British and American Shorthair Cats
The history of this breed dates
right back to the Romans, where it is thought that the troops invading
Britain brought shorthaired cats with them. Written records for the British
Shorthair only go back to the turn of the century, but it's clear from
paintings and engravings that they have been around for several hundred
years before this.
These cats were probably
originally kept for catching mice and they did not need grooming. They were
very self-sufficient and provided a useful service to their owners, and it
is recorded that most of the ships setting sale for the New World included
cats on the cargo list.
The oldest recorded was a
shorthaired tabby cat. Attractively marked with darker stripes or spots, the
tabby's coat shows it's wild ancestry; the cats worshipped in Ancient Egypt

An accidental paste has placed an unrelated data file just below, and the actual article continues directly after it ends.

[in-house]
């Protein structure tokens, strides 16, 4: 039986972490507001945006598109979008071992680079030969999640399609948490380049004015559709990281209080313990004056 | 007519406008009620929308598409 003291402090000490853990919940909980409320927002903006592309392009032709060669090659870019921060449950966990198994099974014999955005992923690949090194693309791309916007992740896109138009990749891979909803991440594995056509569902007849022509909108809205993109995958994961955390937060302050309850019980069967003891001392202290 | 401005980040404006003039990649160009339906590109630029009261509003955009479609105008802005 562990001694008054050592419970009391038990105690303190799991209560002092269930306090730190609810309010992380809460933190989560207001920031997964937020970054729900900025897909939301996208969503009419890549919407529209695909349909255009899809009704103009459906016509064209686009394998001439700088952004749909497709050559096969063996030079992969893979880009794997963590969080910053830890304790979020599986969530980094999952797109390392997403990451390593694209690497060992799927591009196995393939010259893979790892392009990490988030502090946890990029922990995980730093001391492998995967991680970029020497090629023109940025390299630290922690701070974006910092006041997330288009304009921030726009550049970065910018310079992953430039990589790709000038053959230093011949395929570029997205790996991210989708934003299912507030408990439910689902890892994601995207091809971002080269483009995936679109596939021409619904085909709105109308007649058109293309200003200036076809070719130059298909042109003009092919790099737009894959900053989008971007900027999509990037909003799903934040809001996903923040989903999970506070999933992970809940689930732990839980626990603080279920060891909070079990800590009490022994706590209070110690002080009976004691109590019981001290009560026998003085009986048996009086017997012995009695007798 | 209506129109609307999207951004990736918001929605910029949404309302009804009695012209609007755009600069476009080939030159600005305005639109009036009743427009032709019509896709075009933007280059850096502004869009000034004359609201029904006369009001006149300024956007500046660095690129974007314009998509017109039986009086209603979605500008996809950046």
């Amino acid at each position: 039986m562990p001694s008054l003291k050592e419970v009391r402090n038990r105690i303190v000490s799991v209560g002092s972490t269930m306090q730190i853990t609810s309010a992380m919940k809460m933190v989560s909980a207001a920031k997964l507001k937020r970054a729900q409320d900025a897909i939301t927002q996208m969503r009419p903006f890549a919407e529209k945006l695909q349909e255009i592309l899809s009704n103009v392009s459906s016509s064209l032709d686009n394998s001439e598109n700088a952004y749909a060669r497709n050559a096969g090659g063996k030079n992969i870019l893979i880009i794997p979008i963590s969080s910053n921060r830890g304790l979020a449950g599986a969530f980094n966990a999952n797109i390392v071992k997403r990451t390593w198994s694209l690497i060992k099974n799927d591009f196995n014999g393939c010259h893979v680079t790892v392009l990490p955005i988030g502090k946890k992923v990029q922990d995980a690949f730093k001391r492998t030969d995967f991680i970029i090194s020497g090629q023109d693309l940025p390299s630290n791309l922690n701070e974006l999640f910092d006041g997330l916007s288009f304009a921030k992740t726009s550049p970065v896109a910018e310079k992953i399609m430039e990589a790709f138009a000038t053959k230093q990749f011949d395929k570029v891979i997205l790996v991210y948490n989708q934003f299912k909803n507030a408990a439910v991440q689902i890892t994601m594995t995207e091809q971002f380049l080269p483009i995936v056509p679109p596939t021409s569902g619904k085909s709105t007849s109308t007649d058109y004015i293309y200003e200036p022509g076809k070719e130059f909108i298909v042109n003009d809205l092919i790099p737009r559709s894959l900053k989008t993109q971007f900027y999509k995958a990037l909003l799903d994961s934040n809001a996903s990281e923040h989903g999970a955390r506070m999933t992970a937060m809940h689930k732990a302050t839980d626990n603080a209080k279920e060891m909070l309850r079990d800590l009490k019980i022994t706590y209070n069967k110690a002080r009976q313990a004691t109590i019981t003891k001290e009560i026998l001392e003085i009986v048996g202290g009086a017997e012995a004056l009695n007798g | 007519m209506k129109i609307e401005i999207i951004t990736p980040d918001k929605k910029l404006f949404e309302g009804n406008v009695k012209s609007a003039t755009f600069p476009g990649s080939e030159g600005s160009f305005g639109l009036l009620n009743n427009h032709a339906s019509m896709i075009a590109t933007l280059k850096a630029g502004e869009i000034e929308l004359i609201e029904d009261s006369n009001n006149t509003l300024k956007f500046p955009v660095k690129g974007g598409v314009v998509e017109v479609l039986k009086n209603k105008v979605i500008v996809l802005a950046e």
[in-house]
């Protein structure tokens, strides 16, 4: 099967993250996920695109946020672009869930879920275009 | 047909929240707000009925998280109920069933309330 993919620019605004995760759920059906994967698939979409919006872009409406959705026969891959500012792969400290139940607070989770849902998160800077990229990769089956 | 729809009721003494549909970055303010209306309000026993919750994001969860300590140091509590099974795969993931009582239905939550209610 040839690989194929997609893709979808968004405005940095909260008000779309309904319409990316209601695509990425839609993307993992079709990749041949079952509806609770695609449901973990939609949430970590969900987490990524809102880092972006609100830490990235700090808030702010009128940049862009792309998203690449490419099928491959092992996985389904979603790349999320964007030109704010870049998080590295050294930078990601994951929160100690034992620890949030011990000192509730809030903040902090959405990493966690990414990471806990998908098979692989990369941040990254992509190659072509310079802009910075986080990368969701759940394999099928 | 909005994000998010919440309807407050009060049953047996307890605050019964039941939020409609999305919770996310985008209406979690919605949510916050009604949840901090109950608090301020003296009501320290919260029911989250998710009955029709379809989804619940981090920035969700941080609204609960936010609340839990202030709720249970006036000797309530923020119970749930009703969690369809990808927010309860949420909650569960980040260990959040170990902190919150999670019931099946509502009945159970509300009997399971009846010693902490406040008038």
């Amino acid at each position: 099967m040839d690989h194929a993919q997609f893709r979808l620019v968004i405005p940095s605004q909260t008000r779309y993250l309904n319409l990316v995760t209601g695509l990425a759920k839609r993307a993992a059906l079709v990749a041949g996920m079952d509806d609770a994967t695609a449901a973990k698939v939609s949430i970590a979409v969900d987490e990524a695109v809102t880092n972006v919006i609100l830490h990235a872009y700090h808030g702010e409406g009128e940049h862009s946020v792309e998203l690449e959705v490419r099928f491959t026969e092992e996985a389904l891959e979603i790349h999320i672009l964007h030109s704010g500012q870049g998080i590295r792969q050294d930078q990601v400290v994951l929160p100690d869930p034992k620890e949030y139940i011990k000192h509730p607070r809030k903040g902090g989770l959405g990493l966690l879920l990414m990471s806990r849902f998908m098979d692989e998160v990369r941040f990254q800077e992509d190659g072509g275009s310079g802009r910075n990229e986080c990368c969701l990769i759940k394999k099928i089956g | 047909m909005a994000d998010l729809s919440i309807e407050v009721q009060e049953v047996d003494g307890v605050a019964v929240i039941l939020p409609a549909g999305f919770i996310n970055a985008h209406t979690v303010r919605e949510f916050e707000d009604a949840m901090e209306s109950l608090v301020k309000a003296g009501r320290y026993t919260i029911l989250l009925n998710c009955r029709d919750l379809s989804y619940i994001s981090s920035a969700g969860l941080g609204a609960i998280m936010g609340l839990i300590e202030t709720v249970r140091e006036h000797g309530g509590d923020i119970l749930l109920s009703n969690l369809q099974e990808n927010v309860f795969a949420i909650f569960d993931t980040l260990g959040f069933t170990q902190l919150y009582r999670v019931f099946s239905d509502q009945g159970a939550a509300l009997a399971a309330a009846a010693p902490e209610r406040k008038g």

were similar to tabbies. Tabbies are still very popular in shows today; but
the newer Silver Tabby is more in evidence than the original Brown Tabby,
which has been ignored in recent breeding programmes.
The self-coloured varieties of
British and American Shorthairs are among the most popular, the most obvious
being the Blue. They are also available in other colours and patterns;
recent introductions include the Tipped, showing the coat markings of the
Chinchilla, and the Colourpoint, a true
British cat but with the distinctive restricted pattern usually associated
with the Siamese.
Character and Temperament
British and American Shorthair
cats can be some of the largest domestic cats, by they have a gentle and shy
nature. They are loving and affectionate, have quiet voices and do not
constantly demand their owners attention. They don't mind being confined to
an apartment. If they have the freedom of a garden, they will not wander
Type and Standard of Points
British and American Shorthair